25. Ghent, Belgium (euro; add 20% to get $ prices)
    milk: 0.6
    2br: 1100 roughly
    restaurant: 20
    internet: 30==

  26. Thank you….

    As I’m a young entrepreneur who just graduated and am planning to travel the world this little comparison guide couldn’t have come at a better time.

    This has got to be the most valuable frugal travelers resource out there. If you were on tumblr I’d reblog this on my site.

    Thanks again,


  27. I really would want to live in Korea and experience some cherry blossoms but my aunt there complains about high food prices. The garments there are cheap though and so are the electronics. Anyway, Brook is so right about low cost of living in developing (third world) countries. If you want to have the same American meal you like then you can readily go to hotels. But, savouring the local flavours by trying out local restaurants is good too. The locals are friendly but don’t be too conscious with their stares. If you want to try living within your means I highly advice that you experience life in these countries.

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  29. It is amazing how much prices can vary even in the same area. I have found this to be true just about everywhere in the world. For instance, I know a man that pays $1200 for a studio apartment, and another man that lives less than a mile away that spends $750 for a 1 bedroom. Just like everything else, it pays to shop around.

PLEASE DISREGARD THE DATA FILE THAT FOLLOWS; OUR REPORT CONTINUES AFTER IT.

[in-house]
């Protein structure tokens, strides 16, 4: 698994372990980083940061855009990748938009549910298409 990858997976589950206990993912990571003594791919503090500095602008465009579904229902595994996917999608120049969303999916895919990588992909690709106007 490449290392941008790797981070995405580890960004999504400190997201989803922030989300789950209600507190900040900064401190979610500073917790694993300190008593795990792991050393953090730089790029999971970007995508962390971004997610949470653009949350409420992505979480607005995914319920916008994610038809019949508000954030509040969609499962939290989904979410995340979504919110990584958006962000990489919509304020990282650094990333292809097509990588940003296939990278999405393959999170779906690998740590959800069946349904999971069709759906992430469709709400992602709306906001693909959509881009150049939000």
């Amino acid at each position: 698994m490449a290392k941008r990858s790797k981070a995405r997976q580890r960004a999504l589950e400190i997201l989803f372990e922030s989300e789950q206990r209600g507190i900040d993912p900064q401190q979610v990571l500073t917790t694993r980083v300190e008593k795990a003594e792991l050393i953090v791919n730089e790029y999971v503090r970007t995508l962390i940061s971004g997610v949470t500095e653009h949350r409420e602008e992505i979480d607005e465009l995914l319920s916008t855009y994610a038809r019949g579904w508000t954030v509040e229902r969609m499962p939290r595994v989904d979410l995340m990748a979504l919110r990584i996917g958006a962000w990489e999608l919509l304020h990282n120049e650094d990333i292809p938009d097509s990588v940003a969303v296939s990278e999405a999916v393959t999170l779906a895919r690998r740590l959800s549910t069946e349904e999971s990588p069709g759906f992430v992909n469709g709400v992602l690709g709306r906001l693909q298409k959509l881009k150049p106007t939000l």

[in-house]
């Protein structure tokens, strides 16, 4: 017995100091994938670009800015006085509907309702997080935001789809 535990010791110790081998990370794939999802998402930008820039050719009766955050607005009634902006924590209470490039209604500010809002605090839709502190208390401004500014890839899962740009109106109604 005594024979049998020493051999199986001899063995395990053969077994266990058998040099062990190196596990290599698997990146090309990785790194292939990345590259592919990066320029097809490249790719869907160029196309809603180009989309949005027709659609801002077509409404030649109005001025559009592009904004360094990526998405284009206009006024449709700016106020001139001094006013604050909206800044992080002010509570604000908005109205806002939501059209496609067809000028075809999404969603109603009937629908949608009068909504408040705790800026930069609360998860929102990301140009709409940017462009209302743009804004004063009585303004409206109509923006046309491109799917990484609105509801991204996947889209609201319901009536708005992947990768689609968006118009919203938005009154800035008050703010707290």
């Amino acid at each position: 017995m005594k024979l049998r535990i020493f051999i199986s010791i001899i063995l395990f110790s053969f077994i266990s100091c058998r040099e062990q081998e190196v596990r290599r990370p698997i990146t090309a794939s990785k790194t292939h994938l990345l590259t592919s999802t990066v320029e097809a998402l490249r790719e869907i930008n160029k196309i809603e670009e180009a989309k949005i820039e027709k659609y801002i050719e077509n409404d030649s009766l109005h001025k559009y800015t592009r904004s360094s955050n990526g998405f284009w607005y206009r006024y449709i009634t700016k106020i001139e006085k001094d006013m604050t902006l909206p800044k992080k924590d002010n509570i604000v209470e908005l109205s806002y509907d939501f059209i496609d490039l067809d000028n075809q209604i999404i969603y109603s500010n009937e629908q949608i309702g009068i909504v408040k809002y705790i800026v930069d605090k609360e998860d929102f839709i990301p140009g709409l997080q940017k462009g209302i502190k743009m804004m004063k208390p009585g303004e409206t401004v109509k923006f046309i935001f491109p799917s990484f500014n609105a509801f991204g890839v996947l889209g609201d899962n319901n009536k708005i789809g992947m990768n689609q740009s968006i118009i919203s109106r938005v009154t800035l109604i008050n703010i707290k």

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  31. Someone might have already have already commented about this but the price of milk in New Zealand is ridiculously high these days. Just under $5 for 2 liters! ($2.50ish for 1L). I’m from NZ and its something we all grumble about now (along with the price of cheese). But great post! Very interesting (and helpful) to see how things compare 🙂

  32. Is there anyone from Montreal who can inform me about the cost of living. i’ll start to study there and want to live in downtown, but not sure if it’s wise.. is there serious difference between downtown and the other places of the city..

  33. Really like this post.
    I live in South Oklahoma in the United States
    Milk: $4.00 a gallon
    I have a 2 bedroom house: $239.00 a month
    Resturant: $25.00
    Internet: $40.00

    Thanks for the info. I have been planning on some traveling.

  34. Riyadh, Saudi Arabia

    1 Liter of Milk = $1.06
    Average 2 Bedroom Apartment (Monthly) = ~$400 (1,500 SAR).
    Average Restaurant (Per Person) = $6 (23 SAR).
    Reliable Internet Connection = $53 (199 SAR).

    You should consider the average income, if you want to assess the living expense for residents.

    However, for a tourist you can just compare it with your own income.